Identifying Mature Bucks with Oak Creek
I’ll admit it.
I have no idea what constitutes a mature whitetail buck.
This is because I generally deer hunt private property with guides whose job it is to know what constitutes such.
Call me lucky.
It was during my last whitetail hunt, however, that I decided to finally learn what constitutes a mature whitetail buck. Here’s what I learned from Oak Creek Whitetail Ranch owner and master of all things whitetail Donald Hill.
One size does not fit all.
What constitutes maturity in one region of the country doesn’t necessarily in another. “Take Texas for example,” Hill suggests. “You can look at the sway back, you can look at the pot belly on a Texas deer and know it’s reached maturity. A Midwestern deer may never develop a sway back. I mean even when it’s five, six, seven years old, they don’t get much of a sway back. So most of the time when I’m looking at a Midwestern deer, I’m looking at chest, neck, head, even feet. Feet, a lot of times it’ll give me a little bit better idea of [their maturity]. If they’d get real big ankles or real big feet, they’re a little bit older deer. So, it’s a little bit, depends on what area of the country you’re in.”
Gray doesn’t mean old or even older.
“A lot of people think that if deer are gray, they’re old,” Hill explains. “Yeah, you might get some gray muzzles…There’s so many theories on the whitetail deer out there that I don’t buy into. I’ve seen red-headed old deer, I’ve seen red-headed young deer. I’ve seen gray-headed old deer, I’ve seen gray-headed young deer. It’s a genetic trait, it’s no different than a human being. Sometime a deer’s eyes or around their eyes might turn a little bit more grayer the older they get. But just because you see a gray muzzle on a deer doesn’t mean it’s an old deer.”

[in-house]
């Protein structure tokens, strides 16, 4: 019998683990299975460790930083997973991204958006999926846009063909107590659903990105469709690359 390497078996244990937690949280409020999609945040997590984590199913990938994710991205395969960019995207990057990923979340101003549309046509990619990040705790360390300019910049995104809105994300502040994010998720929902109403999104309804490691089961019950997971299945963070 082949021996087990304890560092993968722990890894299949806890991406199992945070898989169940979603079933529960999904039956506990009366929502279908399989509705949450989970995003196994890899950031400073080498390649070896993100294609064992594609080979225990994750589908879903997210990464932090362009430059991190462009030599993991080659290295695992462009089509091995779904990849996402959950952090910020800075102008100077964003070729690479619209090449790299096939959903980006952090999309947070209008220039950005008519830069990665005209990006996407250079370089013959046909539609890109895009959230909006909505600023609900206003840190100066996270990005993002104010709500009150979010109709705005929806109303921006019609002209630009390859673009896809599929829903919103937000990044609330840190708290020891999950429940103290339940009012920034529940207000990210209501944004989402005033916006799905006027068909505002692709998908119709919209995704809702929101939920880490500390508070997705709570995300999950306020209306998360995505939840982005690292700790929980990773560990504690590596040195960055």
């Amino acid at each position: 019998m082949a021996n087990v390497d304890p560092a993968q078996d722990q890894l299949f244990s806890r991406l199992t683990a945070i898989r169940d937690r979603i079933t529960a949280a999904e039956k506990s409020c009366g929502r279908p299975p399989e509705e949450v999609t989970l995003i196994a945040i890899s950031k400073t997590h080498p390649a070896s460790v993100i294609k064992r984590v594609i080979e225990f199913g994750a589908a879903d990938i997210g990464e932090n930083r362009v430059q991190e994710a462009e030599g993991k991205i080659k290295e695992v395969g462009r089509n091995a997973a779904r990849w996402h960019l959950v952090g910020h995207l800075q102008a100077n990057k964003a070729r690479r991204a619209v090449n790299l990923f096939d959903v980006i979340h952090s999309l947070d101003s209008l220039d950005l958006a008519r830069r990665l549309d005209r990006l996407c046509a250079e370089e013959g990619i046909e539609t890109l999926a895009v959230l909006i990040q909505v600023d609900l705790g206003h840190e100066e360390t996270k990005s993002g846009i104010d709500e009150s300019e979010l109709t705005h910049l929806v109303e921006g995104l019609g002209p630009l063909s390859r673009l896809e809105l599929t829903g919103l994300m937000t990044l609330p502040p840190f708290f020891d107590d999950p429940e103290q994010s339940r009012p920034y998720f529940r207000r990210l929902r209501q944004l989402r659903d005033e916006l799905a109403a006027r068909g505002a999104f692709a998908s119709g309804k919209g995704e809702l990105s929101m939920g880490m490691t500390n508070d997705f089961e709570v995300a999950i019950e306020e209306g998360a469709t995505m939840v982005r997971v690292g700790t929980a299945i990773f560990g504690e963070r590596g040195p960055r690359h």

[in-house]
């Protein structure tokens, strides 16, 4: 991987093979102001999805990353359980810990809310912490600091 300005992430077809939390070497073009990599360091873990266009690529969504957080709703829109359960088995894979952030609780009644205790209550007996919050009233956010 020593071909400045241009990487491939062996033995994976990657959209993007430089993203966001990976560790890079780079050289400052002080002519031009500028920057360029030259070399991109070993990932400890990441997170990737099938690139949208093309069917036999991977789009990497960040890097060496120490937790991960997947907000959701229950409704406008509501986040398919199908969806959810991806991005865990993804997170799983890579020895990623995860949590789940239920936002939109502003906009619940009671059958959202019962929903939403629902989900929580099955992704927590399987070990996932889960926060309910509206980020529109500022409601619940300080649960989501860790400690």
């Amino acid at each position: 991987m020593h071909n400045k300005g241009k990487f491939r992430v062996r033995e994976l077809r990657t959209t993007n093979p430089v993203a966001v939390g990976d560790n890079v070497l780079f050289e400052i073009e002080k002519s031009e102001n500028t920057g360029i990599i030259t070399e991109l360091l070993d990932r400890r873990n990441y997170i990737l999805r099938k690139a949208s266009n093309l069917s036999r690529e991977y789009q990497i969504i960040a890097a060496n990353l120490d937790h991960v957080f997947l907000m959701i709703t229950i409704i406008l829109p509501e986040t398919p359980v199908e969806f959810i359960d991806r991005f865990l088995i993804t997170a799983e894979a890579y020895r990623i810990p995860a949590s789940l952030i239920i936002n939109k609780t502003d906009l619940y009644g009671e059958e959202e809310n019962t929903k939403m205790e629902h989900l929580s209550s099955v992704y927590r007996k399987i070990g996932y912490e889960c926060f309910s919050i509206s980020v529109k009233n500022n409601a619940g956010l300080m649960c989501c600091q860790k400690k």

Just how old is old?
Maturity comes with age but just how old can a whitetail get?
“We’ve taken several deer over 13 years old here,” Hill explains. “A 10, 15-year-old deer is not as uncommon as you would think. When deer get the right nutrition, and don’t succumb to predators they can actually live a pretty long time.”
What maturity looks like at Oak Creek Whitetail Ranch.
“We start taking some deer at three and a half, four and a half, five and a half years old,” Hills explains. Click here to watch a hunt! “They’re going to be 250, 300 pounds. Their average score is going to be probably 255 inches or so. We take them a little bit earlier in maturity just because they have the right nutrition, they have the right genetics that they reach their genetic potential at three, four, five, six years old.”
Although what maturity looks like varies region to region, look for big strong necks, chest, head, and even legs. Ignore color and instead focus on the animal’s overall appearance. Big and healthy means maturity.
Author Gayne C. Young has contributed to Sporting Classics for more than 20 years. He is the author of And Monkeys Threw Crap At Me: Adventures in Hunting, Fishing, and Writing, Texas Safari: The Game Hunters Guide To Texas, Sumatra, The Tunnel, Bug Hunt, Teddy Roosevelt: Sasquatch Hunter, Vikings: The Bigfoot Saga, and more. In January 2011, Gayne C. Young became the first American outdoor writer to interview Russian Prime Minister, and former Russian President, Vladimir Putin. Visit Gayne at his Amazon page.